Backdoor entry for assistant coaches?

The fact that the Board has sought applications only for the head coach — and not for assistant coaches as announced earlier — has given way to murmurs of BCCI likely to continue to give a free hand to the coach to rope in experts of his choice as assistants.

Ten days after announcing its intent of inviting applications for India’s cricket team’s coaching staff, the Board of Control for Cricket in India (BCCI) has formally advertised for the post of the head coach. The fact that the Board has sought applications only for the head coach — and not for assistant coaches as announced earlier — has given way to murmurs of BCCI likely to continue to give a free hand to the coach to rope in experts of his choice as assistants.

On May 22, BCCI president Anurag Thakur had said the BCCI will seek applications for “all posts”, including the head coach and assistant coaches. However, the advertisement released on its website, and shared by some ICC full members, is for only the head coach’s post. There isn’t a mention of assistant coach or specialist coach in the advertisement.

It clearly indicates that the BCCI hierarchy is in favour of continuing what is referred to as a “sidekick culture” among the fraternity. Ever since the BCCI appointed Greg Chappell as India’s second overseas coach in 2005, the Indian team has seen an influx of additional support staff as per the head coach’s preference. Chappell ensured Ian Frazer, a biomechanics expert, was also appointed for his controversial two-year tenure.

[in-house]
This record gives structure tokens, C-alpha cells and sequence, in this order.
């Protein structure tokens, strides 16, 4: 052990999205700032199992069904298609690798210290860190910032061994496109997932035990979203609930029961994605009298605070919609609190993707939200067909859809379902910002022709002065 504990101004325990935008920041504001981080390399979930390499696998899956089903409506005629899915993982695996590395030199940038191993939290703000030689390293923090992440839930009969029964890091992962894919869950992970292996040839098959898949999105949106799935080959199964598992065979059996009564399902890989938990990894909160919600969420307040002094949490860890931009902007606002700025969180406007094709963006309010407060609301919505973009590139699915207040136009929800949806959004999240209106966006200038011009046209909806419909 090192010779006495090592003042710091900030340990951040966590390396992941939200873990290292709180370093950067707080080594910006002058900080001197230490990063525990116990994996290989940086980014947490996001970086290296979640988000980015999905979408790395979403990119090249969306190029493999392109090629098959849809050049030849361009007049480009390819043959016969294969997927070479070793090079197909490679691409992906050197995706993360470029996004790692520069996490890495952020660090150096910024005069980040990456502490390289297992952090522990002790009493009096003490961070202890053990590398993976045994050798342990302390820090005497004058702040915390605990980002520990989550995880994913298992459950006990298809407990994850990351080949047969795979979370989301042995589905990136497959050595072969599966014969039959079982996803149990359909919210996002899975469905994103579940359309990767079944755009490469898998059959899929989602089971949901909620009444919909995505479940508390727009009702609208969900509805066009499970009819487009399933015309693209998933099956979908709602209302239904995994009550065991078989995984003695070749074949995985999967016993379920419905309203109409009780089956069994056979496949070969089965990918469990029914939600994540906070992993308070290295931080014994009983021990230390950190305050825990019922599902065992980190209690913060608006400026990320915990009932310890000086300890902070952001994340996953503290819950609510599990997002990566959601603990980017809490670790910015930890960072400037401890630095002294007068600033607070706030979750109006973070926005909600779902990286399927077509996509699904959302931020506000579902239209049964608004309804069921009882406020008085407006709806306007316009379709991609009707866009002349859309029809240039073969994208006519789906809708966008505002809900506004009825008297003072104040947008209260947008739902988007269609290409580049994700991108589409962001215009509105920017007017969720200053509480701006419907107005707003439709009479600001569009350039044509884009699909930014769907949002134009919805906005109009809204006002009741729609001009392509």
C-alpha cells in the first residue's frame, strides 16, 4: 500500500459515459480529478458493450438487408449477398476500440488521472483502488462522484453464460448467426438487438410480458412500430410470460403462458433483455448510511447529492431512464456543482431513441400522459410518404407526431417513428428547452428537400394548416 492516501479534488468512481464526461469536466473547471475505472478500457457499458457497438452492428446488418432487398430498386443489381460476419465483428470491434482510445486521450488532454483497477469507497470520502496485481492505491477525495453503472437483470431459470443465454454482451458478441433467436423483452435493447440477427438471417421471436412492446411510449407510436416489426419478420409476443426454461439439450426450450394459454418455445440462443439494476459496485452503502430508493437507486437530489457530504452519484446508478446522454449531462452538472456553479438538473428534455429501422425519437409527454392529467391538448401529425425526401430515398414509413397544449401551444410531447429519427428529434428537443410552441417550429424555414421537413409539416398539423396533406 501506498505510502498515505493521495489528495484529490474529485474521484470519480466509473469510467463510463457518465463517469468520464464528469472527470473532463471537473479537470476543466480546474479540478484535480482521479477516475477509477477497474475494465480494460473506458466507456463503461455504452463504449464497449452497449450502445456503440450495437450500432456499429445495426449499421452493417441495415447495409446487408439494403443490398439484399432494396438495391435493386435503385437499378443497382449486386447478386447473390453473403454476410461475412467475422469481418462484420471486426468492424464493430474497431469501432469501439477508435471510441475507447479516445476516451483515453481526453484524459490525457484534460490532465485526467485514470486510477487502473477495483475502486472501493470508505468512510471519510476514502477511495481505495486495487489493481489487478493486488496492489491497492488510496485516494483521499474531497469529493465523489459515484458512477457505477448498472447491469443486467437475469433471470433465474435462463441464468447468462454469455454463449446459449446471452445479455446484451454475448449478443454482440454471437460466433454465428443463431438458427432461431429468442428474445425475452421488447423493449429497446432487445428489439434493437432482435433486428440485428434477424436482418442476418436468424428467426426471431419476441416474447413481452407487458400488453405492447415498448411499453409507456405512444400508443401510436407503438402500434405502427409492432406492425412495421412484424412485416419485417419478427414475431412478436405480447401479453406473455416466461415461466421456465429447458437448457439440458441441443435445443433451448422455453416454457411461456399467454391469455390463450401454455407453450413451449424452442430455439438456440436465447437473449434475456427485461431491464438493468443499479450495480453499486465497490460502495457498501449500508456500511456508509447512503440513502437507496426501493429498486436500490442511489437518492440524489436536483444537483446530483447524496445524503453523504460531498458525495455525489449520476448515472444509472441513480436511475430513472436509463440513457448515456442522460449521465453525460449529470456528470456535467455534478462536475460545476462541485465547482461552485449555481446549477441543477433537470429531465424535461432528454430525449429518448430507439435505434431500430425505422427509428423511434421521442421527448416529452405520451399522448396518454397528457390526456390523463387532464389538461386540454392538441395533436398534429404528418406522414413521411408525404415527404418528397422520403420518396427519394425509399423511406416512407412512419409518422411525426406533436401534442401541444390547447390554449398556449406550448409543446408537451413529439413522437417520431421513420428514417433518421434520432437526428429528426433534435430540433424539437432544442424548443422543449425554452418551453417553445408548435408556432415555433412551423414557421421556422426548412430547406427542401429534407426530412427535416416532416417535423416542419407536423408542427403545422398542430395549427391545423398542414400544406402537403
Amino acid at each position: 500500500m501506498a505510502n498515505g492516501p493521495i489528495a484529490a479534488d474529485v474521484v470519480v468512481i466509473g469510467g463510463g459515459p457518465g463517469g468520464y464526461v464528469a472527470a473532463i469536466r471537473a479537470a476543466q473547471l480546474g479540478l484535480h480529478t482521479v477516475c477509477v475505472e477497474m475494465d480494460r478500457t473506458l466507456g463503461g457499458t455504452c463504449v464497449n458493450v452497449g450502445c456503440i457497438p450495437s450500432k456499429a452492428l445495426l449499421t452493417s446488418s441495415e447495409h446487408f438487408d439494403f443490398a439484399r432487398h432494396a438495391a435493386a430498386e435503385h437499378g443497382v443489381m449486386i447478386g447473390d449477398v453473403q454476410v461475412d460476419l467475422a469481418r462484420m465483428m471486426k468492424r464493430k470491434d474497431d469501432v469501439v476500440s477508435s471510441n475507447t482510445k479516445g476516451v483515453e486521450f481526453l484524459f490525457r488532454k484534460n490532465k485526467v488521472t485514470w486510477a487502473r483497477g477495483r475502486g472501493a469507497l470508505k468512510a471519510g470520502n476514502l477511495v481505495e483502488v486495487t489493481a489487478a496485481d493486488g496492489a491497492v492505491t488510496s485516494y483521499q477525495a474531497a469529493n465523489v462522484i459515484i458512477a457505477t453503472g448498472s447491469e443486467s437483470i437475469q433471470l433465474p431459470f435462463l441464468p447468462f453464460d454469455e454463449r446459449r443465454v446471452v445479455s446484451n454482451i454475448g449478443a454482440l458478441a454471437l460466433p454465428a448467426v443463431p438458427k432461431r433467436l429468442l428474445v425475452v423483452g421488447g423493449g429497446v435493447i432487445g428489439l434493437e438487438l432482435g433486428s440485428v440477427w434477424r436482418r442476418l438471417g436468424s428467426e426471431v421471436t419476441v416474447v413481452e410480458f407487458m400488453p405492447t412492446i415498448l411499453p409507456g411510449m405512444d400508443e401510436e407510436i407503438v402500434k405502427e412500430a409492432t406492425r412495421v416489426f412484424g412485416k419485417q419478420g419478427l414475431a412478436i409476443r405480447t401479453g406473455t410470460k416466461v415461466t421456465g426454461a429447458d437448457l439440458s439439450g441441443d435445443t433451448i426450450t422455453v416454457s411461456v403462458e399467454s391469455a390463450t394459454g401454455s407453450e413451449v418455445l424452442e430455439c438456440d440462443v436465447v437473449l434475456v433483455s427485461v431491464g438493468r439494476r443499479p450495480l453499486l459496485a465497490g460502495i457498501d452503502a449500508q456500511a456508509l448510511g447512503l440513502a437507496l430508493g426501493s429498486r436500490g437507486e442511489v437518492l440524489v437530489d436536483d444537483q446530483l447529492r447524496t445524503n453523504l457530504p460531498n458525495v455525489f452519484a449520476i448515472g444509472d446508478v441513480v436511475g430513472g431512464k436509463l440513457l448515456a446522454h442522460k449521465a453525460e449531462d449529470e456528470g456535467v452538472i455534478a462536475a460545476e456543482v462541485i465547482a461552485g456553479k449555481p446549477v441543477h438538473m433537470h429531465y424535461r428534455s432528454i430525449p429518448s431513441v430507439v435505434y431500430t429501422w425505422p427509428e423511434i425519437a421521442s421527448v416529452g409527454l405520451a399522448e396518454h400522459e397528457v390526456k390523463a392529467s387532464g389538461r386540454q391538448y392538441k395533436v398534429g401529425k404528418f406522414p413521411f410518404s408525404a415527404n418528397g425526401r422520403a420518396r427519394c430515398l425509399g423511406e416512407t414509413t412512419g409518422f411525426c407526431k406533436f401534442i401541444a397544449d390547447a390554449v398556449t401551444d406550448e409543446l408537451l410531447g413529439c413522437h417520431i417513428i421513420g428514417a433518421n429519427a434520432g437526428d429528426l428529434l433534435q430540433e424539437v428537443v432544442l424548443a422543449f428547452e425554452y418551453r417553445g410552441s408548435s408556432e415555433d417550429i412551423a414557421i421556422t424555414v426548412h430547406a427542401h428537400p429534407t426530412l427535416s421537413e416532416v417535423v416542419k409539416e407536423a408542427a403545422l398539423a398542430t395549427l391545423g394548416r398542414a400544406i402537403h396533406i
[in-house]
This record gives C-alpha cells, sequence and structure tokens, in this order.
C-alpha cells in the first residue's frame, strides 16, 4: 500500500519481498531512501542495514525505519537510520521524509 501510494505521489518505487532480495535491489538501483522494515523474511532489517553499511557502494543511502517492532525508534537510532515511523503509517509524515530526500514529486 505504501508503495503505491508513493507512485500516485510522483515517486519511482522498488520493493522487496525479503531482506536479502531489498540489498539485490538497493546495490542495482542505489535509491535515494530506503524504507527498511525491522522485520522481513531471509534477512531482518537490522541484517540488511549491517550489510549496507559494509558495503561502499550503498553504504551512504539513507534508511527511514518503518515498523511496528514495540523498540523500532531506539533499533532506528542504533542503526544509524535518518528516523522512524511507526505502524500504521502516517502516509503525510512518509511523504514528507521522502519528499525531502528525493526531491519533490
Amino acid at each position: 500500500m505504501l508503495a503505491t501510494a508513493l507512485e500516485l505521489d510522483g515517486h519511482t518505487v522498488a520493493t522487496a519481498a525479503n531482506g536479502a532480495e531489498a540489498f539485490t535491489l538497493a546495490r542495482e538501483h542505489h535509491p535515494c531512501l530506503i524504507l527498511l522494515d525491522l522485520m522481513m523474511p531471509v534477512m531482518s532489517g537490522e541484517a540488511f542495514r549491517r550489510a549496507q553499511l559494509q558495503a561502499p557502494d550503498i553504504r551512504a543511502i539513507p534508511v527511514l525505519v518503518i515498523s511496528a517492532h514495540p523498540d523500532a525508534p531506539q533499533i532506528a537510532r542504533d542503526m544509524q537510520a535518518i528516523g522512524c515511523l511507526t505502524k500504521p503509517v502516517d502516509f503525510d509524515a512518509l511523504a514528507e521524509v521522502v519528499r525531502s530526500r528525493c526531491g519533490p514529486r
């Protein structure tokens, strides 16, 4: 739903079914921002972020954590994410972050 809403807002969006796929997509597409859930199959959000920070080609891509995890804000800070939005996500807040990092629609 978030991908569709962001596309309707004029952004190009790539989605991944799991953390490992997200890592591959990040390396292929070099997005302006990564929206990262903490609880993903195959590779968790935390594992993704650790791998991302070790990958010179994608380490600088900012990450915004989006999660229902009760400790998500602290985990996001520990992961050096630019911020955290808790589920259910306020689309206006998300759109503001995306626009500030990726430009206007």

When Gary Kirsten came on board as the head coach in 2008, Venkatesh Prasad and Robin Singh were working as the bowling and fielding coach, respectively. The next year, however, the BCCI sidelined both the Indian assistants and brought in Eric Simons as bowling coach on Kirsten’s insistence.

While Duncan Fletcher continued the tradition by getting in Trevor Penny and Joe Dawes as fielding and bowling coach soon after joining the team in 2011, Ravi Shastri, the team director for 18 months till the conclusion of the World Twenty20, also handpicked three assistant coaches of his choice in R. Sridhar (fielding), B. Arun (bowling) and Sanjay Bangar (batting).

U-turn on Hindi clause

Meanwhile, less than 24 hours after advertising the eight-point clause, the BCCI has made a volte-face on communication skills in “Hindi desirable” clause by amending it. Point No. 6 of the original nine-point ad, released on Wednesday night, had stated: “Communication skills befitting the coach of an International team are mandatory along with the ability to effectively convey the right messages and must demonstrate proficiency in English. It is desirable to communicate in Hindi and other regional Indian languages.”

However, on Thursday, a BCCI statement modified the second sentence of the clause to: “The ability to communicate in an Indian language is desirable but by no means mandatory”.

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